03:18 GMT15 April 2021
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    While the move has been hailed in some quarters as a win for "gender equality" there are naturally those who fear that the introduction of women on the frontline may create obstacles on the battlefield.

    The UK Defense Secretary has announced that combat roles in the military, including the special forces, will now be open to women.

    Gavin Williamson made the historic declaration this week in which he also said that women already in the ranks of the British Army will be able to apply for frontline combat roles, including into the elite "Special Air Service" (SAS) and Royal Marines.

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    "Women have led the way with exemplary service in the armed forces for over 100 years, working in a variety of specialist and vital roles," Mr. Williamson proclaimed.

    "I am delighted that from today, for the first time in its history, our armed forces will be determined by ability alone and not gender. Opening all combat roles to women will not only make the armed forces a more modern employer but will ensure we recruit the right person for the right role," he added.

    Despite the seemingly epochal news, London has however expressed that it doesn't expect the gender composition of the military to change much any time soon.

    A statement from the UK's Ministry of Defense (MoD) said that "while the military does not necessarily expect large numbers of women to apply for ground close combat roles, the changes are aimed at creating opportunities for individuals from all backgrounds and making the most of their talents."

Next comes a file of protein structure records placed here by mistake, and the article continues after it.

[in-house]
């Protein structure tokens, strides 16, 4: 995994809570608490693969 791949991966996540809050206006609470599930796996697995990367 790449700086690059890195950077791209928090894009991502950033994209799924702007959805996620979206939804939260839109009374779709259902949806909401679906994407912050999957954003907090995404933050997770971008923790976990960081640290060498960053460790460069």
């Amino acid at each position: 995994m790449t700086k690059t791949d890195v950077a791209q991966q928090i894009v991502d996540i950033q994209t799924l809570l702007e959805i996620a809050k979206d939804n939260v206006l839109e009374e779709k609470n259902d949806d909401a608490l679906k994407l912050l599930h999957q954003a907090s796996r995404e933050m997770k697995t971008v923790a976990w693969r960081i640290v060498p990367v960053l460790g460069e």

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    Women have served in the British military in a plethora of roles for several years, however, up until now they were not allowed to serve in "ground close combat." Former Prime Minister David Cameron lifted the ban in 2016 and said that the new policy would be gradually phased in.

    The UK military has been experiencing massive cuts in funding and slides in the number of personnel across a variety of roles over the past few years, including frontline infantry soldiers.

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    A National Audit Office (NAO) report in April 2018 found that the total number of full-time military personnel was about 8,200 people short of the standard level required. At the time the report gave a rather doom-and-gloom summarization that the shortfall constituted "the largest gap in a decade" in Britain's armed forces, including among full-time personnel in the army.

    As a consequence, some will likely see the latest move by London to speed up the introduction of women into the forces as a possible quick fix attempt to make up for those shortages.

    The issue has managed to stimulate a heated discussion on social media, with strong opinions coming thick and fast from both opponents and supporter of the new measure.

    female soldiers, army, women, military, UK Defense Ministry, Ukraine
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